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Did i really just wreck my first build?

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January 5, 2011 3:01:00 AM

So, ordered my first computer a few days ago. Got it all today and was begining to attempt my first build. I got everything installed/wired/etc, PC wouldnt fire, just got a blinking read light on the MOBO and the fans starting/stopping. Did some research, uninstalled everything looked down and realized I used too much paste (Yes, artic silver) and it leaked into my socket and a bit into my pins on my CPU. I tryed removing most of it but I dont have a solvent.
Am I up sh*t creek here? I read a bit that I have fryed my mobo and cpu, if thats the case I will probably end up trying to return everything and scrapping the idea of learning this hobby. I realllllly hope thats not the case, I just spend $1200 that I really didn't have to begin with. Somebody please help me.

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a b B Homebuilt system
January 5, 2011 3:10:37 AM

???? If you had the CPU in the socket before you applied the paste, how much did you use so that it somehow got in there???

You spoke of pins on the CPU, so I'm assuming you are using an AMD build and not a really old P4 Intel build. All is probably not lost. Wipe off as much as you can, and then grab a bottle of rubbing alcohol. Using Qtips and a lot of time, start cleaning the underside of the CPU/pins. I'm not sure how to get it out of the motherboard. I hope your wrong about it down there.

Once its cleaned up try it again. Look at some youtube vids for how to apply it. Hopefully all is ok, but if its not I'd suspect the mobo.
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January 5, 2011 3:28:00 AM

Actually during my first build, the fans started and stopped the first time i powered it on. Scared me quite a bit. But then I realized a forgot to plug in the 8 socket CPU ATX power cable. LOL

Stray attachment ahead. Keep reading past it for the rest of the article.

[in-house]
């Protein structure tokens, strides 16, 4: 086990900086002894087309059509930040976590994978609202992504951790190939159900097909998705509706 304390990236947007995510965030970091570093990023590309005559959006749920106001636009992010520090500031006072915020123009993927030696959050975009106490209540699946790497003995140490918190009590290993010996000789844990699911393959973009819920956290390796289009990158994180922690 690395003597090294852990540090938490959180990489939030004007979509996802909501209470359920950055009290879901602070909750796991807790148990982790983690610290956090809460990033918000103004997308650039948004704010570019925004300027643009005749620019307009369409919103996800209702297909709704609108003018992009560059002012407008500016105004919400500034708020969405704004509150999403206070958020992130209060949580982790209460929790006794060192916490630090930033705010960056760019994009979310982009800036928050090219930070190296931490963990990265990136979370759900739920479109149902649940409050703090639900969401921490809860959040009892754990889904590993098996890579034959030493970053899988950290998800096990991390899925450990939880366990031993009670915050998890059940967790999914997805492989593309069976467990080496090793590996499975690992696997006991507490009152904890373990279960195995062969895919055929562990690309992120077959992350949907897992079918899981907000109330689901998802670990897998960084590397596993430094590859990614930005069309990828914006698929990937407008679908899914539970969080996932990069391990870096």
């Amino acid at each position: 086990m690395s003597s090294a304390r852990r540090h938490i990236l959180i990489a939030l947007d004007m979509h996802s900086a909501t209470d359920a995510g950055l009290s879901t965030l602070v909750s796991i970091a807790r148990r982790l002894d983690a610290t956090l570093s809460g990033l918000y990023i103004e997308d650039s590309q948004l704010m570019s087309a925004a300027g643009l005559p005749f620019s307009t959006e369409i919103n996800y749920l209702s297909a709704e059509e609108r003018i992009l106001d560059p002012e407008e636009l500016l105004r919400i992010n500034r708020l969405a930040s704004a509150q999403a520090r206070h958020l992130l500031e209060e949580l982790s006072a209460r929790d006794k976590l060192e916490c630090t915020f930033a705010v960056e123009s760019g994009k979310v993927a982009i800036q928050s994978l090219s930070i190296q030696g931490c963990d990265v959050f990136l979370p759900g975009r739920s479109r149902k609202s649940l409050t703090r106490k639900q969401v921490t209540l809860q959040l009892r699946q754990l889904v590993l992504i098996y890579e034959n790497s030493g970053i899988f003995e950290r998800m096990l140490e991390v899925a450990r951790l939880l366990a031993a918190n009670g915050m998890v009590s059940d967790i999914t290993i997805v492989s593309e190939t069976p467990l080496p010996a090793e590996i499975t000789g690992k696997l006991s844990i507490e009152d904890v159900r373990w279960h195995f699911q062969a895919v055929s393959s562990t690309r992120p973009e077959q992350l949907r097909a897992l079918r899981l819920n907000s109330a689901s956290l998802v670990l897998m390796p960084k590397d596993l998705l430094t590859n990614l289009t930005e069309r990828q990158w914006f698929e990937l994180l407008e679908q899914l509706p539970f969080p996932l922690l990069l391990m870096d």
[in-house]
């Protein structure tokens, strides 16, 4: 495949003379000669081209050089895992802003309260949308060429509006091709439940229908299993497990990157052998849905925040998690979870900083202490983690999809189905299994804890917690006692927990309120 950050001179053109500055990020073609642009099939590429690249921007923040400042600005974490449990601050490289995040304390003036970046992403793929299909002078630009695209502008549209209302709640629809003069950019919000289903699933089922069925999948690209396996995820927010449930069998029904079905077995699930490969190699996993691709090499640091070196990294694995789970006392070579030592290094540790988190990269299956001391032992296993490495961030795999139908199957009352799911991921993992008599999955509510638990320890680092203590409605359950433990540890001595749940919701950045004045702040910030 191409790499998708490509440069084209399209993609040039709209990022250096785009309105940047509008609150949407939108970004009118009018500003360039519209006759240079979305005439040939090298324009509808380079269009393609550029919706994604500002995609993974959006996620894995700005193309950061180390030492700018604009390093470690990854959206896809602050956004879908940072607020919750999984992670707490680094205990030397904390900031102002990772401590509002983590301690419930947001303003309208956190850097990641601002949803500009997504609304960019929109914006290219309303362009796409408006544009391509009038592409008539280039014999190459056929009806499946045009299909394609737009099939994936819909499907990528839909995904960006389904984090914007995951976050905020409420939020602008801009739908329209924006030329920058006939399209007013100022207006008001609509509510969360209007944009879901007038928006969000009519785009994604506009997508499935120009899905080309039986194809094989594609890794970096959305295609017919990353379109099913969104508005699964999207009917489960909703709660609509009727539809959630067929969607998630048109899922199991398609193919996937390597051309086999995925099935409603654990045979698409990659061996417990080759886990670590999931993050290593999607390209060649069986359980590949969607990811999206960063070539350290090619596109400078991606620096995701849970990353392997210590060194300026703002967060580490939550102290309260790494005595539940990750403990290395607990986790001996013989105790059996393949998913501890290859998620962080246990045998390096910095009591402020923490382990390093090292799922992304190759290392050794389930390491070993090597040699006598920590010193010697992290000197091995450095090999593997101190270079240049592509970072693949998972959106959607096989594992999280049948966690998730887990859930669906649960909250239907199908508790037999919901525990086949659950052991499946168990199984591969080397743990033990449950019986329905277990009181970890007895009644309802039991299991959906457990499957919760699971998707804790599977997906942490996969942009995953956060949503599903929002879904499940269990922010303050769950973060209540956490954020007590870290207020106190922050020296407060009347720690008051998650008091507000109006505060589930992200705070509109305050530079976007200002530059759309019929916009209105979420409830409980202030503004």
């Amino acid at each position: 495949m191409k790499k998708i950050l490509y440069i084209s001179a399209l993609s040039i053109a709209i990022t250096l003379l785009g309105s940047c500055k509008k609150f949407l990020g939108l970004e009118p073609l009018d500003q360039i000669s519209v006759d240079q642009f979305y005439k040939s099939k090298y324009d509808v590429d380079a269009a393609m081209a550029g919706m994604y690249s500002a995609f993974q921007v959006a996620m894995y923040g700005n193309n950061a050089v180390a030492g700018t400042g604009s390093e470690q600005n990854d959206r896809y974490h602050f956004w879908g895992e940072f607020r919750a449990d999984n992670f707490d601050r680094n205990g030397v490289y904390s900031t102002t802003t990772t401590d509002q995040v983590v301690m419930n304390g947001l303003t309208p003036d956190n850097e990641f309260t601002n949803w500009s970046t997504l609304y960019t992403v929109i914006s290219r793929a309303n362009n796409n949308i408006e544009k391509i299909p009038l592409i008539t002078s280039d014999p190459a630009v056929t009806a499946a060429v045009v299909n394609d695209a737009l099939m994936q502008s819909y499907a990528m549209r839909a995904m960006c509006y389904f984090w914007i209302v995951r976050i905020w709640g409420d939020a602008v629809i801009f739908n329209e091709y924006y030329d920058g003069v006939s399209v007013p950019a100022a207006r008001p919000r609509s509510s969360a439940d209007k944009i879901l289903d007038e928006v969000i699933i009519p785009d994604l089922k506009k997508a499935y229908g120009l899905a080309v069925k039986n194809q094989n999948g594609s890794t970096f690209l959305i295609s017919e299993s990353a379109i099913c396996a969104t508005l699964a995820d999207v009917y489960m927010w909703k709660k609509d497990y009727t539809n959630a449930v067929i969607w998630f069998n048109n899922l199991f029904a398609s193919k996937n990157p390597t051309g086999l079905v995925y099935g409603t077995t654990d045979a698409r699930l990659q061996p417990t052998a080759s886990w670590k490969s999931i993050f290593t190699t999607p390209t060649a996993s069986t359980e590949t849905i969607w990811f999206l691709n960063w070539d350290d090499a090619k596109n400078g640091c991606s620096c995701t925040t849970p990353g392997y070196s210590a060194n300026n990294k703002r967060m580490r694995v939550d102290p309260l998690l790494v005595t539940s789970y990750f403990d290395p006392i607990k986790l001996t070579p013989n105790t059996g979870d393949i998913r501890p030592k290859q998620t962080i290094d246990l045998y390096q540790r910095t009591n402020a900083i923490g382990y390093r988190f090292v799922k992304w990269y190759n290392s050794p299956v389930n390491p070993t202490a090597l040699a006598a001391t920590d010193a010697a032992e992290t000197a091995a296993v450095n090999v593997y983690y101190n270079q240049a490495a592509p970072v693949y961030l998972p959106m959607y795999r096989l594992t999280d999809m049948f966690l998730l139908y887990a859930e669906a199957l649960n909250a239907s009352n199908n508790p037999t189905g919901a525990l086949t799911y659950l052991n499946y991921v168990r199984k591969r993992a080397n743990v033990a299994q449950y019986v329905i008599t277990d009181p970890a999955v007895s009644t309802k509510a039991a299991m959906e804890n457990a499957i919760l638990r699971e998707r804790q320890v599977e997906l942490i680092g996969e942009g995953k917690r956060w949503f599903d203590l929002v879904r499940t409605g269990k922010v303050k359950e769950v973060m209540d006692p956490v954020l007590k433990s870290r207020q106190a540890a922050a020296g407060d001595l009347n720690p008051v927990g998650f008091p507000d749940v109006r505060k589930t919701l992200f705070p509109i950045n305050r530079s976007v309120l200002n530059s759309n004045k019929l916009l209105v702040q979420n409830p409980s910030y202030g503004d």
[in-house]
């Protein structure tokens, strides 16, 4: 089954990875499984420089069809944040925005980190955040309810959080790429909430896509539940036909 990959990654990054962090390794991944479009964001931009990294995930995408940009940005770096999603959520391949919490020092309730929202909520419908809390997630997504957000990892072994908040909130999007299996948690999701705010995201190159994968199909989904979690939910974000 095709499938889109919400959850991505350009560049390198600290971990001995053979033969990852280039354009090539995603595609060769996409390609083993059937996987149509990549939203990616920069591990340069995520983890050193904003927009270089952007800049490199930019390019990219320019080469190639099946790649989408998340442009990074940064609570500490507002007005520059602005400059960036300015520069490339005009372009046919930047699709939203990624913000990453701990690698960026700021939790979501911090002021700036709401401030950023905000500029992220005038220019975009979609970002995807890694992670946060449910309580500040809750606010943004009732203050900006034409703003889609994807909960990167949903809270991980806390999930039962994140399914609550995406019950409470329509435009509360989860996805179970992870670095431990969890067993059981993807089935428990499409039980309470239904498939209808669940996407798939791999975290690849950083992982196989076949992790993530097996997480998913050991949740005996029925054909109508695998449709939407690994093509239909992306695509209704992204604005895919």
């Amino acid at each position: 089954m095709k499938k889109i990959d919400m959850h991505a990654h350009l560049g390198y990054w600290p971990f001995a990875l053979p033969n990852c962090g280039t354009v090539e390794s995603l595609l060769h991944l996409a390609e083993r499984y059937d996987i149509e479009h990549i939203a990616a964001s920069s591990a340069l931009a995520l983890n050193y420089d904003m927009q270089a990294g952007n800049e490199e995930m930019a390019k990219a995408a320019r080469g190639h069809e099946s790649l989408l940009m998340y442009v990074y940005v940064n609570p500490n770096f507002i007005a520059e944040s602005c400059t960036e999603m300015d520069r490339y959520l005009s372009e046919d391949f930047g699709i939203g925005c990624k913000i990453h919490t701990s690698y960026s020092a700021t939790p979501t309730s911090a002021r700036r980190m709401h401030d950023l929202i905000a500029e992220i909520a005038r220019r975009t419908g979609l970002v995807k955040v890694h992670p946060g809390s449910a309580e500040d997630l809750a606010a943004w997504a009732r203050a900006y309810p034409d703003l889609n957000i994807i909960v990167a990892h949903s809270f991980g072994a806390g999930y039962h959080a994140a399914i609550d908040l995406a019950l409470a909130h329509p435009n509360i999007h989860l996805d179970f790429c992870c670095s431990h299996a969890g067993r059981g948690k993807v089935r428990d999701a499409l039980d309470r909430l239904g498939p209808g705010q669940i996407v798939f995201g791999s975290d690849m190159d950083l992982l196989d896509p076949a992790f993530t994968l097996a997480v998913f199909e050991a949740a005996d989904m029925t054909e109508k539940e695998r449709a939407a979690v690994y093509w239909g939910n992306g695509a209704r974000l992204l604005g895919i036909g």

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January 5, 2011 4:03:13 AM

I cleaned some of it, it's not exactly working but yeah. The paste is on the socket, not 100% sure if it is in the holes, but deffinatly on the edges. Also, I seemed to have got some on the mobo itself, cleaned most of it but its stuck between some metal pieces.

I am assuming that I have way to return these things under warrenty?
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January 5, 2011 4:08:02 AM

I doubt the manufacturer is going to honor the warranty if it is apparent the issues were caused by the user. Best of luck to you, though.
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a b B Homebuilt system
January 5, 2011 4:09:27 AM

salvati0n said:
I am assuming that I have way to return these things under warrenty?


99% of the time warranties do NOT cover user SNAFUs.

You can always check and see... you could try to get the mobo spic and span and sort of slide it their way with an innoncent "I have no idea, it's just dead :ange:  " but if they know/divine the true problem, you are SOL.
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January 5, 2011 4:13:19 AM